A judge's role in grand jury proceedings is less crucial than in trial court, Patten said. Grand jury proceedings are not governed by the same rules of evidence and testimony that apply to court trials, and judges rarely are asked to rule on evidence or motions during grand jury proceedings, Patten said.
    Grand juries rarely hear evidence in Colorado, where district attorneys have the authority to bring an indictment, University of Colorado law Professor Mimi Wesson has said. When a grand jury is convened, it is at the request of the district attorney, who is in charge of the proceedings, Wesson said.
    In his letter to Vollack, Bellipanni said he has accepted an offer to serve as a senior judicial specialist in Egypt, advising that nation's courts how to run more efficiently and fairly.

    Mom hires another lawyer
    By The Denver Post
    March 2, 1997 - JonBenet Ramsey's mother has hired a second attorney to help with the heavy legal workload, according to family spokesman, Pat Korten.Patrick Furman has joined attorney Patrick Burke to represent Patsy Ramsey, mother of the 6-year-old slain beauty princess."It was something Pat Burke needed to have done," Korten said. "That was the only significance of it." John Ramsey, the girl's father, is represented by attorney Bryan Morgan, from the legal firm of Haddon, Morgan and Foreman. "John's attorney is a member of a large firm, so he has a large team to back him up," Korten said. "Pat (Burke) is a solo practitioner working on other cases. He is working seven days a week and he needs a competent co-counsel." Korten said Furman, an independent attorney and a criminal law professor at the University of Colorado in Boulder, has worked with Burke on other cases.JonBenet was found strangled in the basement of her family's home Dec. 26, approximately eight hours after her mother found an alleged ransom note demanding $118,000 for her safe return.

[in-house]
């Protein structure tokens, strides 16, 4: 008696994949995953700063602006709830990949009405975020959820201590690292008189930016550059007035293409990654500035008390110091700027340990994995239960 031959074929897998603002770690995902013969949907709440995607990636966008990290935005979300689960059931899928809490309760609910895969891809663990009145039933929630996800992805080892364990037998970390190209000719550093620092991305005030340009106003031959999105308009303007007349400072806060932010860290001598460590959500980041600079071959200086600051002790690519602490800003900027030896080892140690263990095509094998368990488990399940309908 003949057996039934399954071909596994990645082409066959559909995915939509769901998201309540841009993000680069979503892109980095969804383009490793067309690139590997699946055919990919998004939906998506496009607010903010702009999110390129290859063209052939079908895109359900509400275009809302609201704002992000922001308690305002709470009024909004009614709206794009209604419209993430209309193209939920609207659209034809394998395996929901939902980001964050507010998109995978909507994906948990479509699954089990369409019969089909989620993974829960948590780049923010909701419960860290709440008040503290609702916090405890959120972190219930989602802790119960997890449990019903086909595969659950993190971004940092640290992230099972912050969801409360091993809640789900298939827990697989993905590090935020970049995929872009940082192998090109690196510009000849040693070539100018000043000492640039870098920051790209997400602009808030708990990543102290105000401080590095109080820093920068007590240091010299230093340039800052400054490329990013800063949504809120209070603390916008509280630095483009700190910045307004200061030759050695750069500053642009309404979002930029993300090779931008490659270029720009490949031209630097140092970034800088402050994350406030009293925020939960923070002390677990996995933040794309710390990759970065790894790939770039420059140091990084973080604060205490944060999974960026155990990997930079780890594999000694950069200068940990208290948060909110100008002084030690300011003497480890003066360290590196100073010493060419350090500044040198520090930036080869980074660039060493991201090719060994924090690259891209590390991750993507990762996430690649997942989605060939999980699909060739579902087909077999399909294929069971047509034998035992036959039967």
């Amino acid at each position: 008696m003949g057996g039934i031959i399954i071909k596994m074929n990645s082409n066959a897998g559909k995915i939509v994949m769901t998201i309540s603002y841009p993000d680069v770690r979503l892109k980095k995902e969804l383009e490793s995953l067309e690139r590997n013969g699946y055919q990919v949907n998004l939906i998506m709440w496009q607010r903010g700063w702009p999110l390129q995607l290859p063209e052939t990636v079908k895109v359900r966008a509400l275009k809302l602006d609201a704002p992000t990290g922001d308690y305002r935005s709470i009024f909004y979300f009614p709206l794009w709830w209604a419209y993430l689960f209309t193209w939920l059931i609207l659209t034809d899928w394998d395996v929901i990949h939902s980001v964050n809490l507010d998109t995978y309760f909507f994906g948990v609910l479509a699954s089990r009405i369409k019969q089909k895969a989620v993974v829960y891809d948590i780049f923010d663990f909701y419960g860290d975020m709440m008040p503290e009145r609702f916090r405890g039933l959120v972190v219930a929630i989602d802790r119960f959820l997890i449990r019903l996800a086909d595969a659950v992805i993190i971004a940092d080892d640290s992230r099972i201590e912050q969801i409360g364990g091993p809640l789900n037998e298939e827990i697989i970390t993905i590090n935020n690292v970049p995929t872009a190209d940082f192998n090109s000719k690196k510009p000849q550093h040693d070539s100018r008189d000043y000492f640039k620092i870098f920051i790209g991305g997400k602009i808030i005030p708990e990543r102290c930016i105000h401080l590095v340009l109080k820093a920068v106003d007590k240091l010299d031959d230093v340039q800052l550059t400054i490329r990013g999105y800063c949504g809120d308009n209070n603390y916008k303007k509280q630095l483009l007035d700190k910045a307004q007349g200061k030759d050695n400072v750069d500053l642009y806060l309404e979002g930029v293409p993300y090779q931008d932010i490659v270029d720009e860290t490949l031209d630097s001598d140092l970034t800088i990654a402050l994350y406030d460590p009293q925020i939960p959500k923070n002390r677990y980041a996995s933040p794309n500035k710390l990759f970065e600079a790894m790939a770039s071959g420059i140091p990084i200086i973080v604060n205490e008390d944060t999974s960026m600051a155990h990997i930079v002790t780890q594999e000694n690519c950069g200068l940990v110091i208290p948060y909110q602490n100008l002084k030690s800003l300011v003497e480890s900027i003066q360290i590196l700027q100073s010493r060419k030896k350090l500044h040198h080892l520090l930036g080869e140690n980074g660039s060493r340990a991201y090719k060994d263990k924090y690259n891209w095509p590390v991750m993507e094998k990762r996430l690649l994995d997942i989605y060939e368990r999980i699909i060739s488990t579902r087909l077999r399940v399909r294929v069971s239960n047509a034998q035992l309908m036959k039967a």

Colorado Evidentiary Foundations, Roxanne Bailin (Author), James M. England (Author), Patrick H. Furman (Author), Edward J. Imwinkelried (Author)

    COLORADO EVIDENTIARY FOUNDATIONS, With Hon. Roxanne Bailin, Jim England, Esq. & Professor Edward Imwinkelreid, LexisNexis (f/k/a The Michie Company) Publication April, 1997, Cumulative Supplements 1999, 2001, 2004.

    Boulder judge handling Karr familiar with Ramsey case
    By John Ingold
    Denver Post Staff Writer
    The Boulder District Court judge who has been presiding over matters relating to murder suspect John Mark Karr is no stranger to the JonBenét Ramsey case.